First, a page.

Whatever adjustments were being undertaken, others were not so cognisant of the park's importance and focused upon less legal activities, as on July 9, 1887, 17-year-old Caleb Firkin from Hill Top, along with three accomplices, were charged with breaking into the park's refreshment room, stealing a 'quantity of ham, biscuits, lime juice and sweets'.and fined several shillings between them.
An August Bank Holiday in 1888 provided an excuse for Dartmouth Park to stage a summer fete of a type certainly not seen in the town for many generations or indeed since. There were military tournaments, Highland flings and wrestling on horseback and a high wire act by 'Menotti' and the entertainment provided by 'Leonati', a self-styled 'spiral ascentionist' (an act I will leave readers to ponder and speculate as to its specifics). Later in the day a football match took place between Preston North End, and naturally, West Bromwich Albion, the two teams that in the previous March had contested the FA Cup Final, Albion becoming the victor. The thronging crowds were also party to balloon races and the musical prowess of the Royal Artillery & Shropshire Yeomanry military troupes. `
Despite the growing affection with and success of the park, minor encroachments continued unabated. In August 1894, teenagers Isaac Jones and William Jesson were caught and charged with stealing three peahens' eggs in the park's grounds, valued at 3 shillings.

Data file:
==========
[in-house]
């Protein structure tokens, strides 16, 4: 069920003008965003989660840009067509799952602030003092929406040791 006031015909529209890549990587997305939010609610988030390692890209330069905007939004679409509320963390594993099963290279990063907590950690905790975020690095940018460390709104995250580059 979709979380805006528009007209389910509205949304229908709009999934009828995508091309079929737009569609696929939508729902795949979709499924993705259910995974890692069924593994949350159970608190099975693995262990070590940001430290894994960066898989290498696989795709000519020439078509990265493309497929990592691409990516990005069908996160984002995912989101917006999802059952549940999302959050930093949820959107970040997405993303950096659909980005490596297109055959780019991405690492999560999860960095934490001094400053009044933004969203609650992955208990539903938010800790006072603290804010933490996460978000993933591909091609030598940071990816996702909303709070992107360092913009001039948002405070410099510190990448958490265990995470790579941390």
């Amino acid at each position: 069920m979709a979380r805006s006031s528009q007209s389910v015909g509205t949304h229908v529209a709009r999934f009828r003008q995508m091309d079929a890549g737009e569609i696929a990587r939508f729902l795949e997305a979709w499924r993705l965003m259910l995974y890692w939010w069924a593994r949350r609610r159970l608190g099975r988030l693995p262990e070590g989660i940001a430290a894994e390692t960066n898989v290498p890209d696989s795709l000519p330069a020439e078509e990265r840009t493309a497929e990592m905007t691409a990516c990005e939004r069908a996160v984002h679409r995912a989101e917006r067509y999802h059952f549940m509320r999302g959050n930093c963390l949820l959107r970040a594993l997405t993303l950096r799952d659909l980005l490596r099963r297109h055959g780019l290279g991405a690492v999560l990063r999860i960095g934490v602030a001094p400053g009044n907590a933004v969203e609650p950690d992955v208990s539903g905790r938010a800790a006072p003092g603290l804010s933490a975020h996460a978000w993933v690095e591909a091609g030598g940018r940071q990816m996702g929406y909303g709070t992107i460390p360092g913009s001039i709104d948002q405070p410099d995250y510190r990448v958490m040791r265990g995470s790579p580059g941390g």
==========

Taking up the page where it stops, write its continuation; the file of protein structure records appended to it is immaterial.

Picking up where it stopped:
A year later and Mother Nature unleashed its unrelenting power and anger, leaving little in the park unscathed. Newspaper reports recorded the uprooting of trees, considerable damage inflicted upon the greenhouse and the keeper's house being partly unroofed. The wall around the Four Acres Cricket Ground 'for a distance of 50 yards' was blown down, bricks falling into the street, knocking down a lamp pillar and injuring a 'man called Oliver'.
Dartmouth Park moved forward when a bowling green was laid and opened in 1900. By 1923 the deeds of the park had been 'handed to the people' at the original instigation of the 6th Earl of Dartmouth four years earlier. Later the same year the town's war memorial had been unveiled thanks to public subscription .
A paddling pool made its first appearance in 1928, followed five years later by a new bandstand, a miniature golf course being built by 1938.
Decade upon decade saw the park attracting hundreds of thousands each year. But sadly by the early 1970s, man's unhealthy obsession with 're-development' led to the destruction of the tennis courts and golf course. The downward spiral of the park appeared terminal, the refreshment room closing and being destroyed in a fire in 1983. The boating pool became increasingly unpopular with the boat house itself becoming engulfed in flames in 1993.
Restoration and improvements are however underway. A picnic area is now available, new sites for children's recreation are welcome supplements to the park, new benches have been positioned and a replica drinking fountain is now in place. These amenities have been designed for us, not just to utilise but to safeguard and maintain as part of our local heritage.
What do you remember of Dartmouth Park? Send us your memories by email to editor@blackcountry bugle.co.uk, or log on to www.black country bugle.co.uk or write to us at The Bugle, Bugle House, 41 High Street, Cradley Heath, B64 5HL.